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New Jersey Endangered and Threatened Species Field Guide


Image of Arogos skippers are listed as endangered in New Jersey.Zoom+ Arogos skippers are listed as endangered in New Jersey. © Jeffrey Pippen

Arogos skipper

Atrytone arogos arogos

Species Group: Invertebrate

Conservation Status

State: Endangered

 


Identification

Arogos skippers range in length from 1.3-1.4 in. (35-41 mm) and look very similar to the abundant Delaware skipper (Anatrytone logan). Both species a light orange with black wing margins on the upper surface. The margins are thicker on the arogos. The arogos also have a white fringe on the underside of its hindwing and an overall deeper orange color on the undersuface of the wings.

Image of Range of the Arogos skipper in New Jersey.Zoom+ Range of the Arogos skipper in New Jersey.

Distribution and Habitat

The Arogos skipper is very sparsely distributed throughout its range. It is largely restricted to a few states along the Atlantic Coast. Population strongholds for the species can be found in New Jersey, Florida, and North Carolina. The New Jersey Pinelands may hold the largest single population of Arogos skippers in the world.

Habitat requirements for this species differ dramatically throughout its range. In the New Jersey Pinelands, Arogos skippers tend to inhabitat post-burn wetland habitats dominated by Pine Barrens reed grass (Calamovilfa brevipilis), which serves as its host plant (Schweitzer 1992). In northern New Jersey, they inhabit dry grasslands that are dominated by Little bluestem (Schizachyrium scoparius), its host plant.

Diet

Caterpillars feed on Little bluestem in Northern New Jersey and in the Pinelands region they feed on Pine Barrens reed grass. Adults feed on nectar from knapweeds (Centaurea spp.), milkweeds (Asclepias spp.), thistles (Cirsium spp.), and blazing-stars (Liatris spp.).

Life Cycle

The flight period for this species in New Jersey is brief (only from mid to late July into August). In Northern New Jersey, arogos fly during the first three weeks of July. Adults can be seen in flight during late morning to early afternoon, on sunny days, when temperatures are below 80oF. In the Pinelands, adults fly during late July/early August. They are easily flushed from nectar producing plants in the late afternoon/early evening when temperatures are below 90oF. The larvae stage lasts from late July to mid-June during the following year. The egg and pupae stages last from one to two weeks long.

Image of An Arogos skipper nectars on Yellow balduina (Balduina uniflora).An Arogos skipper nectars on Yellow balduina (Balduina uniflora). © Jeffrey Pippen

Current Threats, Status, and Conservation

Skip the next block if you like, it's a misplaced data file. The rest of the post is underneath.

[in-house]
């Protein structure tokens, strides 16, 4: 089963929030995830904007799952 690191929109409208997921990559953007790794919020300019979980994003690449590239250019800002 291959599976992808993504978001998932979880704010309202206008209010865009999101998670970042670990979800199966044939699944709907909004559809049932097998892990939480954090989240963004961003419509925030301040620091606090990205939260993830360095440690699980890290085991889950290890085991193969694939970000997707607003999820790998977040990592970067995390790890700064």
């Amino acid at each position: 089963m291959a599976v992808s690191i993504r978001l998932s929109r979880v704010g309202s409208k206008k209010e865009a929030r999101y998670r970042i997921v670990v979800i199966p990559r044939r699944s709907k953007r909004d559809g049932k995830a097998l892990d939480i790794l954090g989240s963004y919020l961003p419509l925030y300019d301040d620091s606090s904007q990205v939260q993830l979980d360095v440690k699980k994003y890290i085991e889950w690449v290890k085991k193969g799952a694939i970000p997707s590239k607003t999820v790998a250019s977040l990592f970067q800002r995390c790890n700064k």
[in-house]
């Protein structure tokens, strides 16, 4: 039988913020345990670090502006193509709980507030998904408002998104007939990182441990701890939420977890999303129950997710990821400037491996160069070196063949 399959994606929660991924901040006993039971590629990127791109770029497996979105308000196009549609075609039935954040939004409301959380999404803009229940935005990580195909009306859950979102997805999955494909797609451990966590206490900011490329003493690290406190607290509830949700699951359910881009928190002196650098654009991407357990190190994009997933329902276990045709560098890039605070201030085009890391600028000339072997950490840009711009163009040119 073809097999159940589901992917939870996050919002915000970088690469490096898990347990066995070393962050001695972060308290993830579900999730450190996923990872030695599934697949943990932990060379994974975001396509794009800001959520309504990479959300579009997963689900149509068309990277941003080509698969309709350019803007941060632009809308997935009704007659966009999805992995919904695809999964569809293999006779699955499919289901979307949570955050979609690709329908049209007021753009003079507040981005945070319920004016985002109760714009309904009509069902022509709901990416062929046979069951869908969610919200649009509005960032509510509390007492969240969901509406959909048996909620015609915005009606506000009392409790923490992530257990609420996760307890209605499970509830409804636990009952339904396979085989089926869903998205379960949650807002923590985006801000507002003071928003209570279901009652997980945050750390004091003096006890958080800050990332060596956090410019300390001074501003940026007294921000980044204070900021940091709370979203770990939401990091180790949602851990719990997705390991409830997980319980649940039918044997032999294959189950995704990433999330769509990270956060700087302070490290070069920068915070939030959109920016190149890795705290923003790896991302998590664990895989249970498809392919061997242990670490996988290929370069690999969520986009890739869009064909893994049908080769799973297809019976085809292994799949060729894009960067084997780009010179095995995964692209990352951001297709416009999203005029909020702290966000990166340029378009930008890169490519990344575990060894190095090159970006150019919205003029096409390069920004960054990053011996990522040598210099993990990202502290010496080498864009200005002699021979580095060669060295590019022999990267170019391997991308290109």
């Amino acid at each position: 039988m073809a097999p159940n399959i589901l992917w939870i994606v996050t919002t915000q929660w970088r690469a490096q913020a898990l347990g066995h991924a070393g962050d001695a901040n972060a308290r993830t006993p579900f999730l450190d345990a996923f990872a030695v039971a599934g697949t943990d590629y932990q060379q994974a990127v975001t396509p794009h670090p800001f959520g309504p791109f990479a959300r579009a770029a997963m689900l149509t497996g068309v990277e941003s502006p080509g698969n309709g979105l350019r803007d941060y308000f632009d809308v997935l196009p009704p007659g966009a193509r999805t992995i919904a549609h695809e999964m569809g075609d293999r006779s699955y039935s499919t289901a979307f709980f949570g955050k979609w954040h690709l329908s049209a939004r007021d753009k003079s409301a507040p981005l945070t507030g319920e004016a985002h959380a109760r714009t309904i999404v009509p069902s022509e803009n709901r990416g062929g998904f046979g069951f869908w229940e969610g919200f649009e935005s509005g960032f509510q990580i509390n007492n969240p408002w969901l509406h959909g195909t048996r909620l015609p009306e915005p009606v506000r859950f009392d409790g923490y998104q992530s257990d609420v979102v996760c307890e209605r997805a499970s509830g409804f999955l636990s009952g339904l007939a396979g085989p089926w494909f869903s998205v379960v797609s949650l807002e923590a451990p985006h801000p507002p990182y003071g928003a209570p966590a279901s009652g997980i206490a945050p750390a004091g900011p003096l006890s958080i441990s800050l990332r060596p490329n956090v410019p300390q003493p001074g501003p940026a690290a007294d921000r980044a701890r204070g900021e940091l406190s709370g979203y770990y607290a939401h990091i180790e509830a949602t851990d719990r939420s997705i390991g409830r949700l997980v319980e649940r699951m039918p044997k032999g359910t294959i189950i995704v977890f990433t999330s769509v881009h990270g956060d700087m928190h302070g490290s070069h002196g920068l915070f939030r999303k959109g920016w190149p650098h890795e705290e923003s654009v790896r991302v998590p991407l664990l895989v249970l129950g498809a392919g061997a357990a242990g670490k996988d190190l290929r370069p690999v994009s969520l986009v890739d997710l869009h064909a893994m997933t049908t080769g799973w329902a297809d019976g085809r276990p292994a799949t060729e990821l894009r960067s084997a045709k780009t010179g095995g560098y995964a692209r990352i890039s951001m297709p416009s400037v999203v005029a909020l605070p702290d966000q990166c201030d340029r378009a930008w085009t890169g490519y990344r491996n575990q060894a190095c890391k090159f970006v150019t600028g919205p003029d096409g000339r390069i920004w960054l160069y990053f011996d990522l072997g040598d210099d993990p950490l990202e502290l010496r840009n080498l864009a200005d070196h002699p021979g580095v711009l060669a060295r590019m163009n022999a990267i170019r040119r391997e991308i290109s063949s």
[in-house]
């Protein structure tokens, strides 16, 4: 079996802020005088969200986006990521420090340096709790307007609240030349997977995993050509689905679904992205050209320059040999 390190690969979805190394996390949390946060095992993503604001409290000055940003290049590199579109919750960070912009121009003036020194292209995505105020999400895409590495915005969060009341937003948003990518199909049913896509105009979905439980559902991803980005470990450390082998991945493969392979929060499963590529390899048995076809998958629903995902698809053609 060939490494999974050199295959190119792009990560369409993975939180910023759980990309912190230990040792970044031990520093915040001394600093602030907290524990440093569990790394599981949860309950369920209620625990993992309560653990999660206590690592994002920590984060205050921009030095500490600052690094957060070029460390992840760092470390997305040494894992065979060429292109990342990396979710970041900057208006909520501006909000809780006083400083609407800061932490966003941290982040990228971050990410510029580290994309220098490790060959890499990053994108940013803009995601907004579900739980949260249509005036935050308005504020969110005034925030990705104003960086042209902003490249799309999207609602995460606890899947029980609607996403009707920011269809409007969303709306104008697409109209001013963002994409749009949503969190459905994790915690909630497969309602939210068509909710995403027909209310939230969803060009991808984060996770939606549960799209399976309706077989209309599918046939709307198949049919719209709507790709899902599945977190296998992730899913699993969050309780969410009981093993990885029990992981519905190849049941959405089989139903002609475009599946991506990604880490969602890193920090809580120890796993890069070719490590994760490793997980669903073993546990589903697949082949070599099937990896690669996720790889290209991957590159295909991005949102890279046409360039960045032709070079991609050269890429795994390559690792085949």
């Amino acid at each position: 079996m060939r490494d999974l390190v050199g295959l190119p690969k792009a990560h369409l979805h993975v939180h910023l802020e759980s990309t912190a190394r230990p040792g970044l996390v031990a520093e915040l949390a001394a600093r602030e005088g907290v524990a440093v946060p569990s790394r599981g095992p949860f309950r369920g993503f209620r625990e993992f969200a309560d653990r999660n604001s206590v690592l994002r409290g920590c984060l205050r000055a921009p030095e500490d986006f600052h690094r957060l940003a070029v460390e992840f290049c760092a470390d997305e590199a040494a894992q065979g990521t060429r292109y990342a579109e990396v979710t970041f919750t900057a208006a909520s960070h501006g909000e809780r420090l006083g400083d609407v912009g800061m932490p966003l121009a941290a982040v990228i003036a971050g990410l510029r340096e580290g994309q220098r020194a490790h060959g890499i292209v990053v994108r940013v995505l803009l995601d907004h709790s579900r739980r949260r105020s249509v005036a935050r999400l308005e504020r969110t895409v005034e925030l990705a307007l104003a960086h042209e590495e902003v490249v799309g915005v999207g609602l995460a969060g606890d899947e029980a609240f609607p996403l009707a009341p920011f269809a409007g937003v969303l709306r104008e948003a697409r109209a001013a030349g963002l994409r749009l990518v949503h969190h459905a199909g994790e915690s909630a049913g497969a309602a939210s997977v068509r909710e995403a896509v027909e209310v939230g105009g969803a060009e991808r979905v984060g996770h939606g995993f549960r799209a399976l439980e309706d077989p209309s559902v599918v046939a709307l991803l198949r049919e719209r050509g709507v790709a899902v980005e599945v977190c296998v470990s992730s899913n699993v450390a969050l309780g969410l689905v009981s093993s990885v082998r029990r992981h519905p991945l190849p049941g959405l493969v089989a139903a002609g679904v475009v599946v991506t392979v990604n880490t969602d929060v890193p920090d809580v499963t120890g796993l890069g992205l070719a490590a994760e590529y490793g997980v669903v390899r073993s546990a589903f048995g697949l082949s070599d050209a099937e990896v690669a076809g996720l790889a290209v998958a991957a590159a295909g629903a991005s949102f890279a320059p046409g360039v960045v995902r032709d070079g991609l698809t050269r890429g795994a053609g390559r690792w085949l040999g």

This species is in serious jeopardy of becoming extirpated from large portions of its range. They were listed as endangered in 2001 and are protected by the New Jersey Endangered SpeciesConservation Act. The Pinelands reed-grass feeding arogos contains four of the (five total) largest populations in its entire range that specifically occupy this habitat ecotype. Habitat loss and changes in natural fire regimes are the two major threats to this species. In the Pinelands, reed-grass becomes established after wildfires. Without natural fire events, these natural grasslands have become extremely rare within the Pinelands and the arogos has suffered. Development and proper land management in Northern New Jersey threaten Arogos skippers. Many grasslands are left to succeed into forests and are lost to strip malls and housing developments, mostly because they are the easiest land to develop. Additional survey and natural history research are needed to fully understand the range and biology of the Arogos skipper. Research should also concentrate on identifying the effects of different land management techniques.

References

Schweitzer, D. F. 1992. Element ecology and life history. In The Comprehensive Report of Atrytone arogos arogos. NatureServe: An online encyclopedia of life.. 2001. Version 1.5. Arlington, Virginia, USA: Association for Biodiversity Information.


Text derived from the book, Endangered and Threatened Wildlife of New Jersey. 2003. Originally written by Dave M. Golden & Jason Tesauro. Originally edited by B.E. Beans & L. Niles. Edited and updated in 2010 by Ben Wurst.


Scientific Classification

Kingdom: Animalia
    Phylum: Arthropoda
       Class: Insecta
          Order: Lepidoptera
             Family: Hesperiidae
                Genus: Atrytone
                   Species: A. arogos

Find Related Info: Endangered, Invertebrates

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